CMS Launches New eHealth Initiative To Consolidate HIT Incentive Reporting

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By Alex Ruoff  

NEW ORLEANS--The Centers for Medicare & Medicaid Services launched a new program to consolidate reporting requirements for its various health information technology incentive programs at the Healthcare Information and Management Systems Society Annual Conference March 5.

The eHealth Initiative will align a number of the quality reporting measures across the agency's various incentive programs, where possible, and allow health care providers and hospitals to report for multiple programs at the same time, Kate Goodrich, acting director for the Quality Measurement & Health Assessment Group in CMS's Center for Clinical Standards & Quality, said.


“The goal is to report once.”  


--Kate Goodrich, CMS's Center for Clinical Standards & Quality

The eHealth Initiative will also combine CMS assistance efforts geared toward helping health care providers and health IT developers comply with the International Classification of Diseases, 10th Revision, coding system (ICD-10), Physician Quality Reporting System (PQRS), Hospital Inpatient Quality Reporting (Hospital IQR), “meaningful use,” and electronic prescribing incentive program requirements, Robert Tagalicod, director of CMS's Office of E-Health Standards and Services, said.

In coming years, CMS will implement a “unified, aligned set of electronic clinical quality measures and e-reporting requirements” to integrate the reporting requirements of these programs, Goodrich said.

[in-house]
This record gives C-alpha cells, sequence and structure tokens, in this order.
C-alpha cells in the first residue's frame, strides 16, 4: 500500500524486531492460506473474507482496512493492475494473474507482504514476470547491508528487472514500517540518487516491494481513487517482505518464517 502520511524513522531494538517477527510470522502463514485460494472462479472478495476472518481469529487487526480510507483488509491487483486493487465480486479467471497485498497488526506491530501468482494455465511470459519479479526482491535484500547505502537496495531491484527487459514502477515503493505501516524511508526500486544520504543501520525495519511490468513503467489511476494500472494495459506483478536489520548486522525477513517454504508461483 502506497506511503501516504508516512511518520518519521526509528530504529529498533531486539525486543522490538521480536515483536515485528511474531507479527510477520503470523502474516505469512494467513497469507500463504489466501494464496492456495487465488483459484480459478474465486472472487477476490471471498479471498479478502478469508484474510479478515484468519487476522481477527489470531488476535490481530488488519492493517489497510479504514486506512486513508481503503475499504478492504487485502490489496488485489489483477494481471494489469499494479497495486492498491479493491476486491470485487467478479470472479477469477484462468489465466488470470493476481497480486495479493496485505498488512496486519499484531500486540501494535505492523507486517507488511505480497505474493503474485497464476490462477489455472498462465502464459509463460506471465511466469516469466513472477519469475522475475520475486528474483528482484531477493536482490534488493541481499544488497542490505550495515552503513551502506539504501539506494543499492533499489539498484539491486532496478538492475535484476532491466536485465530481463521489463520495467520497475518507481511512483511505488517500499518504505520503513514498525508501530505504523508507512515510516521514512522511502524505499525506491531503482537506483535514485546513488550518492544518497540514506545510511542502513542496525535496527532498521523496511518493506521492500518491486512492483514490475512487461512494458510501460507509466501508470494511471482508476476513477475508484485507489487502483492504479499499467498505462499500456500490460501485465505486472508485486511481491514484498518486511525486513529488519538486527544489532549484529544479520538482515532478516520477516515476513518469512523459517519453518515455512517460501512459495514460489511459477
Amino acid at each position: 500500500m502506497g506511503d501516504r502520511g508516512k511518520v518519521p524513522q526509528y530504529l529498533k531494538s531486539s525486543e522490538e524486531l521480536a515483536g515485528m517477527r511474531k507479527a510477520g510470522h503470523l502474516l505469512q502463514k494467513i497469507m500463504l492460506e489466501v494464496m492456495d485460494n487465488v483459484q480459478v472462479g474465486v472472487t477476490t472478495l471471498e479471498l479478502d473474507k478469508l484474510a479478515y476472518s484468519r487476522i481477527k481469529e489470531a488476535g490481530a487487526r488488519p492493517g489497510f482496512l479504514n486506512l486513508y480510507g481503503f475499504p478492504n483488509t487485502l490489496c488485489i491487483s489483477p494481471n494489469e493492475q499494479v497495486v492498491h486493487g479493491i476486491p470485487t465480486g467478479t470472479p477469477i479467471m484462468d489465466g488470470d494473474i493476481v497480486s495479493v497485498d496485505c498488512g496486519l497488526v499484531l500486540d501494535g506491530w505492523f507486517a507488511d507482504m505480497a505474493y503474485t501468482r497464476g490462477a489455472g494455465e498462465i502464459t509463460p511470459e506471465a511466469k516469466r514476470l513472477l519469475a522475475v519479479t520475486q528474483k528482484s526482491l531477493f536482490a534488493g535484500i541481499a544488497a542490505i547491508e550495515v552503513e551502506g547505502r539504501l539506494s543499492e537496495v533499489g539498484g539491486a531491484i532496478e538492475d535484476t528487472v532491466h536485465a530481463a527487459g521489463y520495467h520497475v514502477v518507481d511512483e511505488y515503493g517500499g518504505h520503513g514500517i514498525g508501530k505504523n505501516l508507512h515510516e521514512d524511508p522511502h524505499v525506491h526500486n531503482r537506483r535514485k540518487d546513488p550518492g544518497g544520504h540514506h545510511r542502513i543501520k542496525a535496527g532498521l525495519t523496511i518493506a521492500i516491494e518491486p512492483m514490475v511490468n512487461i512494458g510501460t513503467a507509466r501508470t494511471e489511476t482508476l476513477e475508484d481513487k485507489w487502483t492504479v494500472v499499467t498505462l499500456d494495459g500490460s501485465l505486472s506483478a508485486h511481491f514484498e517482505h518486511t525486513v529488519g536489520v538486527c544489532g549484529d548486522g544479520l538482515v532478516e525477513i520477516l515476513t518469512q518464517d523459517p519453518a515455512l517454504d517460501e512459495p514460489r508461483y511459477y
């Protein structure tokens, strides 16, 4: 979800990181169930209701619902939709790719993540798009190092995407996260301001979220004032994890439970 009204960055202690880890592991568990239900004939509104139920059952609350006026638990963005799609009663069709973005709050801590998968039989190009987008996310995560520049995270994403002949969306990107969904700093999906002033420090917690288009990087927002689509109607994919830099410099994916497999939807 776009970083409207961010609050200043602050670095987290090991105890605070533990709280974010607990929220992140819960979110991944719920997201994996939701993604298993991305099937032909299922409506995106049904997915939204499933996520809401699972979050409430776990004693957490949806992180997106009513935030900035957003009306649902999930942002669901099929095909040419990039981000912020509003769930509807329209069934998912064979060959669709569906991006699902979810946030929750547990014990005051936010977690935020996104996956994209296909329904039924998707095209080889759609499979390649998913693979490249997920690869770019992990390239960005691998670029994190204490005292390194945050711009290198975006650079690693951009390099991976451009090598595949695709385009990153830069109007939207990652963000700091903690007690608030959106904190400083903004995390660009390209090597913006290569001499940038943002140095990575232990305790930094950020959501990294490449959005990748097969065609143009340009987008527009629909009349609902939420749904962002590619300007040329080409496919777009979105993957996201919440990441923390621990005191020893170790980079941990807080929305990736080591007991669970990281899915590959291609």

“The goal is to report once,” she said.

No Timeline Indicated

CMS officials did not provide a timeline for the consolidation of these programs. Goodrich said CMS will convene stakeholders for the consolidation process.

For hospitals, the IQR, Hospitals Value-Based Purchasing (HVBP), and the Electronic Health Record Incentive programs will be aligned into a unified reporting program.

For providers, the PQRS, Physician Value Modifier, Medicare Shared Savings (ACO), and EHR Incentive programs will be aligned into a unified reporting program.

ICD-10 requirements and deadlines will not change as a result of the eHealth Initiative, Chris Stahlecker, director of CMS's Administrative Simplification Group, said.

CMS, through the eHealth Initiative, will premiere an electronic reporting system for these consolidated programs, she said.

The assistance efforts of the initiative will be used to show health care providers and hospitals the best methods for consolidating efforts to comply with these disparate programs, he said. By combining their assistance efforts, CMS hopes to get better results.

“Our goal is to transform health delivery and payment in this country, and it is through these programs that we are going to achieve this transformation,” Tagalicod said.

The initiative was launched with a website and email service, which CMS will use to provide updates and technical guidance on the programs.

In coming months, Tagalicod said, CMS will use the eHealth Initiative to engage groups of health care providers, physician associations, health payers, and health IT technology developers “to address the challenges they face.”

The focus on the stakeholder groups will be to create a “roadmap” for successful integration of electronic health records, operating standards, and health care quality management, he said.

The eHealth Initiative website is at

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